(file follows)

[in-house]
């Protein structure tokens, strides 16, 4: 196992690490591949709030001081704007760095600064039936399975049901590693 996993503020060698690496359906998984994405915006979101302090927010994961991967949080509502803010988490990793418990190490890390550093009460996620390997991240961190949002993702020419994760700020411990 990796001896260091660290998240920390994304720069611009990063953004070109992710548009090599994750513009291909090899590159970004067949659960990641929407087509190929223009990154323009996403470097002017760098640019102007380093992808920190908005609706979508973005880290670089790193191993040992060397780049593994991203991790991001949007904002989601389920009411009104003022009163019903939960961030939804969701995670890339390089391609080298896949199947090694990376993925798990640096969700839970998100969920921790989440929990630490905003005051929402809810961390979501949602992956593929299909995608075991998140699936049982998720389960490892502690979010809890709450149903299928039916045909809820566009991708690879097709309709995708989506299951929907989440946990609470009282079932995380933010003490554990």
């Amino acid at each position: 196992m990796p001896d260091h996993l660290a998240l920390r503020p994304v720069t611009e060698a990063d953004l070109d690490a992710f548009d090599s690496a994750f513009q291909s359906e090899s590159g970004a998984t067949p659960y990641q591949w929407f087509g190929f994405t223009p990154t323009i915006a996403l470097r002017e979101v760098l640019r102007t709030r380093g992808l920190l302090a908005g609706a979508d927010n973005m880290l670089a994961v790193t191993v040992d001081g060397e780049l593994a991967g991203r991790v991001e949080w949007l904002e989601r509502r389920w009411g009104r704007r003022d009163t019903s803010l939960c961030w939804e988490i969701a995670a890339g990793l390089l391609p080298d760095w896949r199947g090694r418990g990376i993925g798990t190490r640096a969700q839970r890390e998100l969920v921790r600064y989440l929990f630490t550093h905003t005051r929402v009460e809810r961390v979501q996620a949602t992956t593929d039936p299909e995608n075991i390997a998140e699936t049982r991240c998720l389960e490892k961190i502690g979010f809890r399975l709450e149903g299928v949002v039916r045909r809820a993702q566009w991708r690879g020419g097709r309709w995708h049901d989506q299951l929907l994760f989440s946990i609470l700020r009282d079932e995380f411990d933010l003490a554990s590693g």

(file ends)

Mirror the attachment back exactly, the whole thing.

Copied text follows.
[in-house]
């Protein structure tokens, strides 16, 4: 196992690490591949709030001081704007760095600064039936399975049901590693 996993503020060698690496359906998984994405915006979101302090927010994961991967949080509502803010988490990793418990190490890390550093009460996620390997991240961190949002993702020419994760700020411990 990796001896260091660290998240920390994304720069611009990063953004070109992710548009090599994750513009291909090899590159970004067949659960990641929407087509190929223009990154323009996403470097002017760098640019102007380093992808920190908005609706979508973005880290670089790193191993040992060397780049593994991203991790991001949007904002989601389920009411009104003022009163019903939960961030939804969701995670890339390089391609080298896949199947090694990376993925798990640096969700839970998100969920921790989440929990630490905003005051929402809810961390979501949602992956593929299909995608075991998140699936049982998720389960490892502690979010809890709450149903299928039916045909809820566009991708690879097709309709995708989506299951929907989440946990609470009282079932995380933010003490554990």
């Amino acid at each position: 196992m990796p001896d260091h996993l660290a998240l920390r503020p994304v720069t611009e060698a990063d953004l070109d690490a992710f548009d090599s690496a994750f513009q291909s359906e090899s590159g970004a998984t067949p659960y990641q591949w929407f087509g190929f994405t223009p990154t323009i915006a996403l470097r002017e979101v760098l640019r102007t709030r380093g992808l920190l302090a908005g609706a979508d927010n973005m880290l670089a994961v790193t191993v040992d001081g060397e780049l593994a991967g991203r991790v991001e949080w949007l904002e989601r509502r389920w009411g009104r704007r003022d009163t019903s803010l939960c961030w939804e988490i969701a995670a890339g990793l390089l391609p080298d760095w896949r199947g090694r418990g990376i993925g798990t190490r640096a969700q839970r890390e998100l969920v921790r600064y989440l929990f630490t550093h905003t005051r929402v009460e809810r961390v979501q996620a949602t992956t593929d039936p299909e995608n075991i390997a998140e699936t049982r991240c998720l389960e490892k961190i502690g979010f809890r399975l709450e149903g299928v949002v039916r045909r809820a993702q566009w991708r690879g020419g097709r309709w995708h049901d989506q299951l929907l994760f989440s946990i609470l700020r009282d079932e995380f411990d933010l003490a554990s590693g």